If you were to refresh your browser at this point you wouldn’t see much, because we’ve done nothing with the new information. What we need to do is to add it to our Flot code.

Flot options are added to the $.plot part right after the last square bracket. In our case we’re just going to type the name of the variable (Options). Your code should look like this when you’ve done:-

<script>
$(function() {
     var myData = [[1, 2010], [2, 2543], [3, 2520], [4, 2354]];

    var Options = { xaxis: {ticks: [[1,"Spring"], [2, "Summer"], [3, "Autumn"], [4, "Winter"]] } }

     $.plot($("#mycanvas"), [
           {
                data: myData,
                bars: { show: true, fill: 1, fillColor: "#757dad" },
                color: "#454d7d"
           }
     ],Options);

});
</script>

I’ve highlighted the new code we’ve just discussed in blue to make it easier to see where it fits.

And…save and refresh one more time! You should see this:-

Not too bad…not too bad at all!! However, the finicky part of me isn’t happy that the x-axis labels don’t appear under the bars. Can we fix it? Yes, we can! Go back to the actual plotting code and add the following to the end after another comma:-

align: "center"

Which should leave your plot code looking like this:-

     $.plot($("#mycanvas"), [
           {
                data: myData,
                bars: { show: true, fill: 1, fillColor: "#757dad", align: "center" },
                color: "#454d7d"
           }
     ],Options);

Let’s save and refresh one last time for now. Here’s what’s left:-

Wonderful! Much, much better, don’t you agree?

And that’s it for now, I think. There’s so much more to Flot in terms of formatting, but I’m going to leave it here as I think you’ve learned a lot already. I’ll come back with a second part to this soon to discuss more formatting options, including grid lines and legends. If, in the meantime you want to learn more, Flot has some really good in-depth documentation here. It might be a little confusing if you’re not a javascript programmer, but if you use it based on the boilerplate code we’re left with it shouldn’t be too difficult to experiment with to make some great charts.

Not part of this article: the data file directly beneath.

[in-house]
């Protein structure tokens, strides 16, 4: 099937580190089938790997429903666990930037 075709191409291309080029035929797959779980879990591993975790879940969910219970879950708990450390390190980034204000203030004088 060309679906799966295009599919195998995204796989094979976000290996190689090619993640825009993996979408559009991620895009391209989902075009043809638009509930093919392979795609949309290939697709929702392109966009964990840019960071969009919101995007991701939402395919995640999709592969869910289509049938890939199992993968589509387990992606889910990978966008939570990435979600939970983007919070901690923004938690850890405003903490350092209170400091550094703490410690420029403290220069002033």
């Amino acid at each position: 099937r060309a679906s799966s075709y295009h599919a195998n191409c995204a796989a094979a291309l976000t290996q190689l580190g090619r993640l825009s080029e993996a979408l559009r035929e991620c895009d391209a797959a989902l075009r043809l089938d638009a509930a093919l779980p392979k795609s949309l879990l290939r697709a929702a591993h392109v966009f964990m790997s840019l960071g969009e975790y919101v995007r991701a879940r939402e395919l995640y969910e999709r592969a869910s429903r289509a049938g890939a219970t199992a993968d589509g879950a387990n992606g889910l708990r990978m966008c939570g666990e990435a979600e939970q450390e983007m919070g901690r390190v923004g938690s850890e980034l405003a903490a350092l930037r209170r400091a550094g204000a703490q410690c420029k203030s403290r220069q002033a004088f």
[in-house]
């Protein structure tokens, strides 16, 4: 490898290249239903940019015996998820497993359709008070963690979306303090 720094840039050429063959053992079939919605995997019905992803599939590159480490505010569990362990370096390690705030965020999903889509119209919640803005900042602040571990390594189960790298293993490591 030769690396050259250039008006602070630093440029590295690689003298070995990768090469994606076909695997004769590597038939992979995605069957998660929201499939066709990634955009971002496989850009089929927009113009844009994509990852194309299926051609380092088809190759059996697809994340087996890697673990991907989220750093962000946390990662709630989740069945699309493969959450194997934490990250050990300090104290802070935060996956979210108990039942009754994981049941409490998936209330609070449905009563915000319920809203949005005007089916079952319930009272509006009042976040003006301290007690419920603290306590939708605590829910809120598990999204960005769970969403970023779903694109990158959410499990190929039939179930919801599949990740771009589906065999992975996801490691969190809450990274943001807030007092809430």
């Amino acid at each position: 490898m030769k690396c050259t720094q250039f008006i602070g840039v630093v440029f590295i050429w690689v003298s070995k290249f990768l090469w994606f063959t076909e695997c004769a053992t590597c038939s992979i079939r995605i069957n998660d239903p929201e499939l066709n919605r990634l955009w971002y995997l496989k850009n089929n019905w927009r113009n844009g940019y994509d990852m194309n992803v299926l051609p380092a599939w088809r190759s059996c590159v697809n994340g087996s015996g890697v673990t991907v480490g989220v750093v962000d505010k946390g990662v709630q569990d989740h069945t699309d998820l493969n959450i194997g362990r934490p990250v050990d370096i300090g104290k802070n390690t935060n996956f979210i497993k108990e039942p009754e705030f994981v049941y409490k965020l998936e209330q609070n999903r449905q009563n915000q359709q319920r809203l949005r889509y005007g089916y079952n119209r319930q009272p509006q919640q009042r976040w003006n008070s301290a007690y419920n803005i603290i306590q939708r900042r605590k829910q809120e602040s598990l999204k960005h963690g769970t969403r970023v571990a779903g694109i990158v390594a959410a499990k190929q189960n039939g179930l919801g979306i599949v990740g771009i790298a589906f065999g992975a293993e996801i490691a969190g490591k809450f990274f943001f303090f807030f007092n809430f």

Flot doesn’t just do bar charts, either.  Check out the examples on the Flot website for some of the really cool stuff you can do with it.

Give the code a whirl and play around with some of the settings – if you’ve any questions or comments on this tutorial please do leave them after the post. I hope this has been of use to you and will be back soon with more Flot goodness!!

Finally, here’s the entire code we’ve just created:-

<!DOCTYPE html>

<head>
<title></title>

<script type="text/javascript" src="jquery.js"></script>
<script type="text/javascript" src="excanvas.min.js"></script>
<script type="text/javascript" src="jquery.flot.js"></script>

<style>
body {
     font-family: Arial;
}

#mycanvas {
     width: 500px;
     height: 300px;
}

</style>
</head>

<body>

<div id="mycanvas">

</div>

<script>
     $(function() {
          var myData = [[1, 2010], [2, 2543], [3, 2520], [4, 2354]];

          var Options = { xaxis: {ticks: [[1,"Spring"], [2, "Summer"], [3, "Autumn"], [4, "Winter"]] } }

          $.plot($("#mycanvas"), [
               {
                   data: myData,
                   bars: { show: true, fill: 1, fillColor: "#757dad", align:"center" },
                   color: "#454d7d"
               }
         ],Options);

});
</script>

</body>
</html>
2toria

It’s been a while, but…

…actually, I have no excuse other than the fact that I’ve been really busy over the past few months, both at home and in the day job.  I’ve also been doing quite a lot of learning about web design and web application development so I can put into place a few ideas I’ve had rolling around in my head for some time.  More on those soon.  In the meantime, you can check out my new blog (if you’re interested in that sort of thing) over on webdev.2toria.com for some posts about the stuff I’ve been learning.